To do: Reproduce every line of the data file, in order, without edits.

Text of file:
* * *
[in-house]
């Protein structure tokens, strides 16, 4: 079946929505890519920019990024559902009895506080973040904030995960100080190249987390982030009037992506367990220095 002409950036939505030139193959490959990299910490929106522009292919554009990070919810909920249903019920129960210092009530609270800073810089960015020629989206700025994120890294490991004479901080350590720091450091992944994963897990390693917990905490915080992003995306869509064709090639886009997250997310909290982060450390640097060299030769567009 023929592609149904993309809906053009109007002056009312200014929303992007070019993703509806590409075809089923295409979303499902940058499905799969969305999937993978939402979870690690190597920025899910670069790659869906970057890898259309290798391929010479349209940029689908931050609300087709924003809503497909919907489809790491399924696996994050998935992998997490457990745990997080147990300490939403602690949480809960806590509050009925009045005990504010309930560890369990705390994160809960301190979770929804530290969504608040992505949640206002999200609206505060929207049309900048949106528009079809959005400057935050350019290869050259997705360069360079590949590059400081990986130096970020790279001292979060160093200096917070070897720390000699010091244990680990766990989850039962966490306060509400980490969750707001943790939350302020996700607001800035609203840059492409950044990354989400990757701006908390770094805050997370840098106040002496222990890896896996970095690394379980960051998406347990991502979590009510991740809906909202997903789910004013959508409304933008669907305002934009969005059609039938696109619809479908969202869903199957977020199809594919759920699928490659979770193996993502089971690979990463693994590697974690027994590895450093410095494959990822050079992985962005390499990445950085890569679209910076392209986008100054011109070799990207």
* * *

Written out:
[in-house]
């Protein structure tokens, strides 16, 4: 079946929505890519920019990024559902009895506080973040904030995960100080190249987390982030009037992506367990220095 002409950036939505030139193959490959990299910490929106522009292919554009990070919810909920249903019920129960210092009530609270800073810089960015020629989206700025994120890294490991004479901080350590720091450091992944994963897990390693917990905490915080992003995306869509064709090639886009997250997310909290982060450390640097060299030769567009 023929592609149904993309809906053009109007002056009312200014929303992007070019993703509806590409075809089923295409979303499902940058499905799969969305999937993978939402979870690690190597920025899910670069790659869906970057890898259309290798391929010479349209940029689908931050609300087709924003809503497909919907489809790491399924696996994050998935992998997490457990745990997080147990300490939403602690949480809960806590509050009925009045005990504010309930560890369990705390994160809960301190979770929804530290969504608040992505949640206002999200609206505060929207049309900048949106528009079809959005400057935050350019290869050259997705360069360079590949590059400081990986130096970020790279001292979060160093200096917070070897720390000699010091244990680990766990989850039962966490306060509400980490969750707001943790939350302020996700607001800035609203840059492409950044990354989400990757701006908390770094805050997370840098106040002496222990890896896996970095690394379980960051998406347990991502979590009510991740809906909202997903789910004013959508409304933008669907305002934009969005059609039938696109619809479908969202869903199957977020199809594919759920699928490659979770193996993502089971690979990463693994590697974690027994590895450093410095494959990822050079992985962005390499990445950085890569679209910076392209986008100054011109070799990207």